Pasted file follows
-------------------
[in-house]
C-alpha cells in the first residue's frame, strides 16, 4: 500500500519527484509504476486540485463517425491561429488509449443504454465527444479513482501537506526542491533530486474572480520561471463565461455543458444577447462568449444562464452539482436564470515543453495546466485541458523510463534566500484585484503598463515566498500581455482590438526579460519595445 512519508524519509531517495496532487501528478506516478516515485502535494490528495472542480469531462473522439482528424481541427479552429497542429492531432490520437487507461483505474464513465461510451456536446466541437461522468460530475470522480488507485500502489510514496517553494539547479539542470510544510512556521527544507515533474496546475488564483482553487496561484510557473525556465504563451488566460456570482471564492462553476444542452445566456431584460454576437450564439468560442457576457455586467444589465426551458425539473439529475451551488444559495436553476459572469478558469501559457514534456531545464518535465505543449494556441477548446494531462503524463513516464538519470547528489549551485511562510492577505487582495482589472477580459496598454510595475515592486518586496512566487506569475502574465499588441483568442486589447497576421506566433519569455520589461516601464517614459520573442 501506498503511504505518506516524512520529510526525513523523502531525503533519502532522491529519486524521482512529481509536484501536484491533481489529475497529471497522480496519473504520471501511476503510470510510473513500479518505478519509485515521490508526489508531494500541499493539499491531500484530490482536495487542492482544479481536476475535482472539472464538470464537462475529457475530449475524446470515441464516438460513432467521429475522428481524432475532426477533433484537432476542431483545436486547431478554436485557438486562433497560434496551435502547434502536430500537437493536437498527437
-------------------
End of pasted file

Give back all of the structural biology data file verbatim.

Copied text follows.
[in-house]
C-alpha cells in the first residue's frame, strides 16, 4: 500500500519527484509504476486540485463517425491561429488509449443504454465527444479513482501537506526542491533530486474572480520561471463565461455543458444577447462568449444562464452539482436564470515543453495546466485541458523510463534566500484585484503598463515566498500581455482590438526579460519595445 512519508524519509531517495496532487501528478506516478516515485502535494490528495472542480469531462473522439482528424481541427479552429497542429492531432490520437487507461483505474464513465461510451456536446466541437461522468460530475470522480488507485500502489510514496517553494539547479539542470510544510512556521527544507515533474496546475488564483482553487496561484510557473525556465504563451488566460456570482471564492462553476444542452445566456431584460454576437450564439468560442457576457455586467444589465426551458425539473439529475451551488444559495436553476459572469478558469501559457514534456531545464518535465505543449494556441477548446494531462503524463513516464538519470547528489549551485511562510492577505487582495482589472477580459496598454510595475515592486518586496512566487506569475502574465499588441483568442486589447497576421506566433519569455520589461516601464517614459520573442 501506498503511504505518506516524512520529510526525513523523502531525503533519502532522491529519486524521482512529481509536484501536484491533481489529475497529471497522480496519473504520471501511476503510470510510473513500479518505478519509485515521490508526489508531494500541499493539499491531500484530490482536495487542492482544479481536476475535482472539472464538470464537462475529457475530449475524446470515441464516438460513432467521429475522428481524432475532426477533433484537432476542431483545436486547431478554436485557438486562433497560434496551435502547434502536430500537437493536437498527437